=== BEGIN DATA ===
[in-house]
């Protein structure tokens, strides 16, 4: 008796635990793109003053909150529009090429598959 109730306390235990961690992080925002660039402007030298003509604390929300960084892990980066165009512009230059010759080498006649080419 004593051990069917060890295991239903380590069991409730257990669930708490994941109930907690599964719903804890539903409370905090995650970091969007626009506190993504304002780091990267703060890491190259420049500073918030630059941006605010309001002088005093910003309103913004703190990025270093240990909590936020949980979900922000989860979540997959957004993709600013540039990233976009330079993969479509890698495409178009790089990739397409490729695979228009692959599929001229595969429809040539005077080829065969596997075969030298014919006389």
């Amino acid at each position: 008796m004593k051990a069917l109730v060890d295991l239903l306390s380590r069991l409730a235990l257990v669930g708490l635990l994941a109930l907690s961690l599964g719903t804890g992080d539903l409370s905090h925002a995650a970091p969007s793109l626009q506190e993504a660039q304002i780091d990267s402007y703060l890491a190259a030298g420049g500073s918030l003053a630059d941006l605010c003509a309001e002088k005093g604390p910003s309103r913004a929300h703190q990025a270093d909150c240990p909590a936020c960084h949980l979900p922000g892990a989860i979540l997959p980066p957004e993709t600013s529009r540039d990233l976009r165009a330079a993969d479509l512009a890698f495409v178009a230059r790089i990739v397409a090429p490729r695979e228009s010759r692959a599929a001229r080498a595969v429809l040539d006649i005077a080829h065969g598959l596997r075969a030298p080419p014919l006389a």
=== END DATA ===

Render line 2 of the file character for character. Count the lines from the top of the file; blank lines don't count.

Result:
């Protein structure tokens, strides 16, 4: 008796635990793109003053909150529009090429598959 109730306390235990961690992080925002660039402007030298003509604390929300960084892990980066165009512009230059010759080498006649080419 004593051990069917060890295991239903380590069991409730257990669930708490994941109930907690599964719903804890539903409370905090995650970091969007626009506190993504304002780091990267703060890491190259420049500073918030630059941006605010309001002088005093910003309103913004703190990025270093240990909590936020949980979900922000989860979540997959957004993709600013540039990233976009330079993969479509890698495409178009790089990739397409490729695979228009692959599929001229595969429809040539005077080829065969596997075969030298014919006389």